This effect is risky for a retailer, but not always bad. It’s found to occur most strongly with brand loyal customers. Therefore, if you want to switch a customer to another brand—such as from a nationally advertised to your private label brand—a discount followed by a return to the regular price could facilitate that. Offer a discount on the private label brand at the same time that you restore the standard price on the nationally advertised brand.
     Analyze purchasing patterns to determine which of the two interpretations of your promotional discounts is happening more often. Then take the steps which best serve your store.

For your profitability: Sell Well: What Really Moves Your Shoppers

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Go for BOGO Free Over BOGO Discounted
Increase Purchase Quantities with Discounts
Decide Whether to Limit Purchase Quantities
Use Customer Life Changes to Switch Brands

Monday, March 6, 2017

Give the Dissatisfied an Apology & Remedy

When a customer comes to you highly upset about how they were dealt with in your store, which of these personalities would give the best results for your business?
  • The empathizer listens sympathetically and takes time to understand the whole situation. 
  • The hard worker finds out what store procedures fit the situation and then strictly adheres to those. 
  • The controller takes charge of the conversation, promptly and decisively proposing a solution. 
  • The accommodator eagerly offers discounts or refunds until the customer is satisfied. 
     Those personality names and admittedly very brief descriptions come from a multinational cross-industry study by consulting firm CEB of 1,440 frontline customer service workers. Of the four I listed from the typology, which type would you prefer to have dealing in your store with any of what the researchers called “unbelievably impatient” complainers? Please make your choice, and then read on.
     I listed the four in order of prevalence in the CEB sample. About 32% were empathizers, and about 11% were accommodators. The measures used by the researchers to determine what type did best included the time to resolve the issue and the customer’s reported satisfaction with the resolution.
     The researchers report that when managers were asked which type they thought would do best, the empathizer won the vote. That no doubt accounts for why this was the most frequent type in organizations. But according to the metrics, the type that did best was not the empathizer, but instead the controller. The researchers explain this by saying, “Customers don’t want an apology, they want a solution.”
     Based on my review of other research, I’d advise you, retailer, that disgruntled customers want both an apology and a solution from you, not only one or the other. For instance, researchers from Chinese University of Hong Kong and Fudan University in China found that empathy toward customers influenced satisfaction to a greater extent than did service outcome factors, such how well the clothes dryer works after being repaired or if the cruise ship vacation met expectations.
     The CEB study was of call center staff. Your in-store staff who handle complaints are usually conversing face-to-face, not over the phone, and should be aiming to develop and maintain a lasting sales relationship with the customer, not just a dialogue for the duration of the complaint resolution. Still, the CEB study reminds us of the value of decisive action with the disgruntled.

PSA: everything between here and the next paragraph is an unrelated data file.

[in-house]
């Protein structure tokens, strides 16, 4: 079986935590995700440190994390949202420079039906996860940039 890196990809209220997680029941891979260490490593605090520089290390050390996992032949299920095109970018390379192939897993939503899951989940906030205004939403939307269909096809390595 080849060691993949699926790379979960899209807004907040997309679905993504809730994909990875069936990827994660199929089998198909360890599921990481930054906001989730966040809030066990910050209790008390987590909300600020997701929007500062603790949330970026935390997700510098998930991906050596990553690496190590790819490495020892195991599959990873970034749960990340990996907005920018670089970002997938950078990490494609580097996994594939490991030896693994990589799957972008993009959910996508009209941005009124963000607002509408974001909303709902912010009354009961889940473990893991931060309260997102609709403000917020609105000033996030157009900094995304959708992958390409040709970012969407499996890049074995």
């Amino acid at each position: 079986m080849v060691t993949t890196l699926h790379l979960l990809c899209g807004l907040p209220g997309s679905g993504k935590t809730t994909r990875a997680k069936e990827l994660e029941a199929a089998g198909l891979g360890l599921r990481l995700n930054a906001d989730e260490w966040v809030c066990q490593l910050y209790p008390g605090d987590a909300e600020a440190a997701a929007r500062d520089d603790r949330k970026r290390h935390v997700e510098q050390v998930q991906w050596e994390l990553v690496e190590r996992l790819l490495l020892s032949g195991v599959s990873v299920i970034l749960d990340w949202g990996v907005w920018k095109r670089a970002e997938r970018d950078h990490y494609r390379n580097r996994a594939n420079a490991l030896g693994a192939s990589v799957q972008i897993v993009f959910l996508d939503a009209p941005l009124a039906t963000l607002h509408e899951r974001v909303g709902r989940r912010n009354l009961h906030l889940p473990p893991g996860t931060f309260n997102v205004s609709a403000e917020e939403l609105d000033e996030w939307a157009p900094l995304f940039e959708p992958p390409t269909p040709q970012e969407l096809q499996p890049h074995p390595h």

For your profitability: Sell Well: What Really Moves Your Shoppers

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Show Complainers Respect, Concern, & Empathy
Delegate, Empower & Collaborate
Sidestep Complaint Extortion

Thursday, March 2, 2017

Ease Irritation by Eliciting White Lies

The salesperson or cashier briefly looks away from the person they’re serving and says to the people waiting, “I apologize for the delay. I’ll be with you soon.” Based on your experience as a retailer, what do you think the most likely response will be from those in line? Probably an accepting nod or an “It’s okay.” The retailer’s acknowledgement that they’re waiting in itself eases the irritation.
     Researchers at University of Alberta and Stanford University say there’s another dynamic at work here, too: If someone who is inconvenienced nods or verbalizes acceptance, they are taking on some responsibility for enduring the bother, this gives them a feeling of control, and that feeling eases their irritation.
     In many cases, the expression of acceptance is a white lie, generated to be nice. When customers in a setting they find to be otherwise pleasant believe they’ve figured out what the retailer wants them to do, they typically mold their behavior to fit.
     This irritation amelioration also occurs in restaurants when the diner with the slightly overcooked steak tells the server that everything is perfect even though it’s not. And with the woman who leaves the hairdresser the usual tip, although she’s not at all comfortable with the unexpected new look. Actually, in the study of waiting lines, the shoppers who told the white lies ended up spending more money than did those who were not induced to lie by the retailer’s acknowledgement and reassurance. It was as if the irritated shoppers wanted to go overboard in convincing themselves they felt better.
     In areas where shoppers often need to wait, the placement of mirrors can ease the irritation. Because most people are entertained by looking at themselves, you’ll get from the shopper less than the average 36% overestimation of the service delay. But again, there’s also the shared responsibility perspective. When a consumer sees an image of herself, her self-awareness increases. This leads to the consumer subconsciously considering what part she played in the unsatisfactory experience.
     Researchers at Bayer Healthcare, Columbia University, and Maastricht University found that placing a mirror behind places where you accept complaints reduces the intensity of customers’ dissatisfaction. Mirrors cause us to pause and look at ourselves. Moreover, the reflection in the mirror helps people sense emotions they’re experiencing, again arousing self-awareness which can ease extreme irritation. Signage including words like I, my, and mine also works.

For your profitability: Sell Well: What Really Moves Your Shoppers

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Acknowledge People Waiting in Line
Demand to Know Characteristics of Bias
Screw the Torture of Customer Waits
Keep the Checkout Lines Flowing